This study demonstrated that leptospirosis in cattle impacts on the lung, liver, and kidney with various manifestations. The significance of this study is that we found the modified Gram staining could be used to stain the slender form bacteria that may belong to Leptospira sp. even though further exploration must be conducted. 




All staff from Integrated Laboratory, UMSIDA, East Java, Indonesia were acknowledged for their assistance during the processing of the collected specimens.


Author’s contribution


All the authors contributed equally during this study and approved the final version of the manuscript.


Conflict of interests

The author declares that there is no conflict of interest.




  • Becerra SC, Roy DC, Sanchez CJ, Christy RJ, Burmeister DM (2016). An optimized staining technique for the detection of Gram positive and Gram negative bacteria within tissue. BMC. Res. Notes. 9: 216.
  • Boey K, Shiokawa K, Rajeev S (2019). Leptospira infection in rats: a literature review of global prevalence and distribution. PLoS. Negl. Trop. Dis. 13(8): e0007499.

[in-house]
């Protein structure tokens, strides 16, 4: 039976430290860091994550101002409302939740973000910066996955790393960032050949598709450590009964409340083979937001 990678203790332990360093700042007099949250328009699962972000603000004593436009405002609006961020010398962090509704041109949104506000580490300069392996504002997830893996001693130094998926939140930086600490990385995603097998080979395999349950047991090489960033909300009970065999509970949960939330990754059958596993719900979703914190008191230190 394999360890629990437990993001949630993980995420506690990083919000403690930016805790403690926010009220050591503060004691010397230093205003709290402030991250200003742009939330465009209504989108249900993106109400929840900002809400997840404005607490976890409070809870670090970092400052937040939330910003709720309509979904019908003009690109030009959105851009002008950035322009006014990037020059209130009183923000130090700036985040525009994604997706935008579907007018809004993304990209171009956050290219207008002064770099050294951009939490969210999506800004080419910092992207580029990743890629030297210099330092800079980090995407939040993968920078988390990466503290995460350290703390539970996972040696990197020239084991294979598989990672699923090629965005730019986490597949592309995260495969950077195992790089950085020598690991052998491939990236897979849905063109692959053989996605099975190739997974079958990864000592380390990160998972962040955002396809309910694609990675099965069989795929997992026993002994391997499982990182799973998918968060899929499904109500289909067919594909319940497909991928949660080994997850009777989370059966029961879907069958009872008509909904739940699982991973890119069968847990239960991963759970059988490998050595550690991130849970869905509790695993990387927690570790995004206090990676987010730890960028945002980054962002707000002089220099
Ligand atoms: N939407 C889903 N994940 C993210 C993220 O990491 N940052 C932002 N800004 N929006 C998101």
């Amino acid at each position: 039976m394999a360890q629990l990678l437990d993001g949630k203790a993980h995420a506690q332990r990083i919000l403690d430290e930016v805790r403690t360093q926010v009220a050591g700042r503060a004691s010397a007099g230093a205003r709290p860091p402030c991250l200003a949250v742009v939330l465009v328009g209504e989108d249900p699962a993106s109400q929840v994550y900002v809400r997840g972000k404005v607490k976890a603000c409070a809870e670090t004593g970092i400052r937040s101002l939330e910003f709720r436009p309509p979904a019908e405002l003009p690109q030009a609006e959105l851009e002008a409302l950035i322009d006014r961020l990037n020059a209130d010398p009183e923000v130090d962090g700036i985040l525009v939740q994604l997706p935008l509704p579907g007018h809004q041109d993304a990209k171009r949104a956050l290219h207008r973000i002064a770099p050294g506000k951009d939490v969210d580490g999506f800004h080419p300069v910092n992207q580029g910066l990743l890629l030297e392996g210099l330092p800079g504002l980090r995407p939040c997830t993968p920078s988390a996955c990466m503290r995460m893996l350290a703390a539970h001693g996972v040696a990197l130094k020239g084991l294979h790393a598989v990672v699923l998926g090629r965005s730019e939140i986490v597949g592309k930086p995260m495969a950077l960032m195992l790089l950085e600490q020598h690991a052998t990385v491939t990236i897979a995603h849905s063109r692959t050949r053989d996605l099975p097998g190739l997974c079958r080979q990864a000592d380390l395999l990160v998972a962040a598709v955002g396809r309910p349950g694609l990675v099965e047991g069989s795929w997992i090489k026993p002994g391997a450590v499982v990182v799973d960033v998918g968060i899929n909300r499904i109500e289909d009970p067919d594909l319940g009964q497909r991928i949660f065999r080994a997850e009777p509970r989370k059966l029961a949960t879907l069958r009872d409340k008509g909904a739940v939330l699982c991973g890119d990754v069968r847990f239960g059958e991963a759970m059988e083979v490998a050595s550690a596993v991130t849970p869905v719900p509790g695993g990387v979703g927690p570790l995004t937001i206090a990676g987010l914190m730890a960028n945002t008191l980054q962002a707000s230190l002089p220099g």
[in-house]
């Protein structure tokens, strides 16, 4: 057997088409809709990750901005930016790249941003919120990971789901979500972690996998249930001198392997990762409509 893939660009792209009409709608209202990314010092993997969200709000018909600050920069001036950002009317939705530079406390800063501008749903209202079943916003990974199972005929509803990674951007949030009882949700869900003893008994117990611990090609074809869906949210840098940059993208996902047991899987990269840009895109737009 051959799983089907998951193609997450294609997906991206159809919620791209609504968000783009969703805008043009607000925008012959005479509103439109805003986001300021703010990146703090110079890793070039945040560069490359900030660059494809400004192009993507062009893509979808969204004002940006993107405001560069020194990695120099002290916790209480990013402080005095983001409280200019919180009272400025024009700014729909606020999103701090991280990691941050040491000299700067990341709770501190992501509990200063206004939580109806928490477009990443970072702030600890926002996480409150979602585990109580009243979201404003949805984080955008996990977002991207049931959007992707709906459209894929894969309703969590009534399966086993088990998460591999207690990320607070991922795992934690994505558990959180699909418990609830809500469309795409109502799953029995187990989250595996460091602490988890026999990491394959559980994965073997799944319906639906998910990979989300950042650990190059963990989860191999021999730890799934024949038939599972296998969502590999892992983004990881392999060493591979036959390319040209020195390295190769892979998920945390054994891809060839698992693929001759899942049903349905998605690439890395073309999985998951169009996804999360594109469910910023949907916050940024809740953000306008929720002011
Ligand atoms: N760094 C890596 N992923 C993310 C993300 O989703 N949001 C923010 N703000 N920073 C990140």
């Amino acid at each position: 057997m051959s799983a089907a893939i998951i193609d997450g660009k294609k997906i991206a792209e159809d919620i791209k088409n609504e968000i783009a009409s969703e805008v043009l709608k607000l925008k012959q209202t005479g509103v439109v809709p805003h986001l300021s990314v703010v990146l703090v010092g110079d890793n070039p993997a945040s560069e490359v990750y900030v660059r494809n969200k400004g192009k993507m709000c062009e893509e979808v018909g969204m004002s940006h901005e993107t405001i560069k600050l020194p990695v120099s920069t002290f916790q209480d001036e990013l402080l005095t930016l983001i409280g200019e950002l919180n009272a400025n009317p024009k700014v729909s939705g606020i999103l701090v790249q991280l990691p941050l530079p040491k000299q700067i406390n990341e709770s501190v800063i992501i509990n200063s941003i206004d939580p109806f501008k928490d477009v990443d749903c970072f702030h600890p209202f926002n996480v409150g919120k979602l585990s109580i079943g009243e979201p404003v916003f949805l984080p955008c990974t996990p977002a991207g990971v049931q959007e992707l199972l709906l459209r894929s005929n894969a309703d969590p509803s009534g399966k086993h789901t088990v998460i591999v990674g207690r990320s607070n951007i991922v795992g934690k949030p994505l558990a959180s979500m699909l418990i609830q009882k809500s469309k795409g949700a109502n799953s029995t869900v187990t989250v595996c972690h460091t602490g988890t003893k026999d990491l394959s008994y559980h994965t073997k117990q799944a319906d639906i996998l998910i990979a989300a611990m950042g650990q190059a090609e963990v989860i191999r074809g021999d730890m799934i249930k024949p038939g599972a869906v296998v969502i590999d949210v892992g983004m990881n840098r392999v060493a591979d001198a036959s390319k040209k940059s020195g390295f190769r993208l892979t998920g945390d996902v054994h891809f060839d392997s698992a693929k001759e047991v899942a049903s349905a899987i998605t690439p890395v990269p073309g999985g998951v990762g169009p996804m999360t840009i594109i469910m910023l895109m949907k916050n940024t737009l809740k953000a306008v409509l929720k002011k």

• De Brito T, Silva A, Abreu P (2018). Pathology and pathogenesis of human leptospirosis: a commented review. Rev. Inst. Med. Trop. Sao Poulo. 60: e23.
  • Duarte-Neto AN, Croda J, Pagliari C, Soriano FG, Nicodemo AC, Duarte MIS (2019). Severe leptospirosis features in the spleen indicate cellular immunosuppression similar to that found in septic shock. Front. Immunol. 10: 920. http://dx.doi:10.3389/fimmu.2019.00920.
  • Evangelista KV, Coburn J (2010). Leptospira as an emerging pathogen: a review of its biology, pathogenesis and host immune responses. Future. Microbiol. 5(9): 1413‐1425. http://doi:10.2217/fmb.10.102.